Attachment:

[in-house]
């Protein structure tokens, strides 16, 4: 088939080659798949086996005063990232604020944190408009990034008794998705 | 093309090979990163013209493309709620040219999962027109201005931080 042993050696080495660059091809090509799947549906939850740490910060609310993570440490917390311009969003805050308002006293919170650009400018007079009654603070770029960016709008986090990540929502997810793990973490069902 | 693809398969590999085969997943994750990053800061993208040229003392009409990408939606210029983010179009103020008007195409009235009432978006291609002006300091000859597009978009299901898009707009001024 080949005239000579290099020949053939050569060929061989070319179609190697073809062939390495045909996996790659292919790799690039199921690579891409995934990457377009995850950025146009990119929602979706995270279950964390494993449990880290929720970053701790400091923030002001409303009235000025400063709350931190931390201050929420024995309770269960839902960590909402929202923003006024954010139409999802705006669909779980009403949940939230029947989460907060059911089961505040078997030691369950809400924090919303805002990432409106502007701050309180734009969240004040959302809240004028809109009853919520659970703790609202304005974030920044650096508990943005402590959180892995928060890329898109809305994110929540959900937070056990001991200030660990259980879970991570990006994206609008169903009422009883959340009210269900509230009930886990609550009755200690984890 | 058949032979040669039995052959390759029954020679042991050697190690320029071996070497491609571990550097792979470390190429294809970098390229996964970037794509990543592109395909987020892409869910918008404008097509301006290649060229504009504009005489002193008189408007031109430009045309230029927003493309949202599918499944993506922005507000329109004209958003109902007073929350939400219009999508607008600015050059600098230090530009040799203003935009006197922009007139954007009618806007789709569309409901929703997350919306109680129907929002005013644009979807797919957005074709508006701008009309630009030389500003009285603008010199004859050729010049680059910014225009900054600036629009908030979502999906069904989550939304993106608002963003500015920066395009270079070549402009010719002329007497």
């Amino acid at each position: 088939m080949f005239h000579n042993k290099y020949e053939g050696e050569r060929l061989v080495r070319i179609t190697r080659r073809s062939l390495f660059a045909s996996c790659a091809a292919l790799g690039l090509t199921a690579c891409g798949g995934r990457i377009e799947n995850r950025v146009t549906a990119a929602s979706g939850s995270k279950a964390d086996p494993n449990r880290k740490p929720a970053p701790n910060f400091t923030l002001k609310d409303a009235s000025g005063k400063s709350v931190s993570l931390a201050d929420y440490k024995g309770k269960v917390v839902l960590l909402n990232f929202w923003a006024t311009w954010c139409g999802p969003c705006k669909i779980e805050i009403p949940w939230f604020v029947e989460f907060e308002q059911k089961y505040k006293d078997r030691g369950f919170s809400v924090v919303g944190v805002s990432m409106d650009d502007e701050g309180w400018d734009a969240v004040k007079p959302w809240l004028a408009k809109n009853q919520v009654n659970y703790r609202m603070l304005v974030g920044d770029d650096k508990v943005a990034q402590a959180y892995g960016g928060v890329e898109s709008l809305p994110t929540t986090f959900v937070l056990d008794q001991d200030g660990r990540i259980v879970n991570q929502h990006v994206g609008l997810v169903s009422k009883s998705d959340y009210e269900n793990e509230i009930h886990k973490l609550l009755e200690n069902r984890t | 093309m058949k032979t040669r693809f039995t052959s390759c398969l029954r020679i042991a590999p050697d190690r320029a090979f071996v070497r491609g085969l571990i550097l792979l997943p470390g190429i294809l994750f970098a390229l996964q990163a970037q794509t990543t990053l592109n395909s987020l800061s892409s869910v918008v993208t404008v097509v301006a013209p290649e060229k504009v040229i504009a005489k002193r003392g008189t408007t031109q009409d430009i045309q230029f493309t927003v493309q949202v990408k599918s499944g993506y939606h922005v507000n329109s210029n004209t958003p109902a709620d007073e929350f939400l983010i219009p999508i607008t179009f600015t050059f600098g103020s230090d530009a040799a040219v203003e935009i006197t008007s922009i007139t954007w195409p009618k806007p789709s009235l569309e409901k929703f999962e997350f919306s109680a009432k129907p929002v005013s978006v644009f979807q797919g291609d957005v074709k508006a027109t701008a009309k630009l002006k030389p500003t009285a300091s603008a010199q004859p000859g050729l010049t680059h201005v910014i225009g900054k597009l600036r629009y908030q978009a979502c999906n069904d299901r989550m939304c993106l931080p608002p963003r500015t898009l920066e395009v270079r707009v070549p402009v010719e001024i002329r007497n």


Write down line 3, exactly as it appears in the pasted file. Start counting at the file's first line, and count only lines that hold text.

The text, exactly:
């Amino acid at each position: 088939m080949f005239h000579n042993k290099y020949e053939g050696e050569r060929l061989v080495r070319i179609t190697r080659r073809s062939l390495f660059a045909s996996c790659a091809a292919l790799g690039l090509t199921a690579c891409g798949g995934r990457i377009e799947n995850r950025v146009t549906a990119a929602s979706g939850s995270k279950a964390d086996p494993n449990r880290k740490p929720a970053p701790n910060f400091t923030l002001k609310d409303a009235s000025g005063k400063s709350v931190s993570l931390a201050d929420y440490k024995g309770k269960v917390v839902l960590l909402n990232f929202w923003a006024t311009w954010c139409g999802p969003c705006k669909i779980e805050i009403p949940w939230f604020v029947e989460f907060e308002q059911k089961y505040k006293d078997r030691g369950f919170s809400v924090v919303g944190v805002s990432m409106d650009d502007e701050g309180w400018d734009a969240v004040k007079p959302w809240l004028a408009k809109n009853q919520v009654n659970y703790r609202m603070l304005v974030g920044d770029d650096k508990v943005a990034q402590a959180y892995g960016g928060v890329e898109s709008l809305p994110t929540t986090f959900v937070l056990d008794q001991d200030g660990r990540i259980v879970n991570q929502h990006v994206g609008l997810v169903s009422k009883s998705d959340y009210e269900n793990e509230i009930h886990k973490l609550l009755e200690n069902r984890t | 093309m058949k032979t040669r693809f039995t052959s390759c398969l029954r020679i042991a590999p050697d190690r320029a090979f071996v070497r491609g085969l571990i550097l792979l997943p470390g190429i294809l994750f970098a390229l996964q990163a970037q794509t990543t990053l592109n395909s987020l800061s892409s869910v918008v993208t404008v097509v301006a013209p290649e060229k504009v040229i504009a005489k002193r003392g008189t408007t031109q009409d430009i045309q230029f493309t927003v493309q949202v990408k599918s499944g993506y939606h922005v507000n329109s210029n004209t958003p109902a709620d007073e929350f939400l983010i219009p999508i607008t179009f600015t050059f600098g103020s230090d530009a040799a040219v203003e935009i006197t008007s922009i007139t954007w195409p009618k806007p789709s009235l569309e409901k929703f999962e997350f919306s109680a009432k129907p929002v005013s978006v644009f979807q797919g291609d957005v074709k508006a027109t701008a009309k630009l002006k030389p500003t009285a300091s603008a010199q004859p000859g050729l010049t680059h201005v910014i225009g900054k597009l600036r629009y908030q978009a979502c999906n069904d299901r989550m939304c993106l931080p608002p963003r500015t898009l920066e395009v270079r707009v070549p402009v010719e001024i002329r007497n």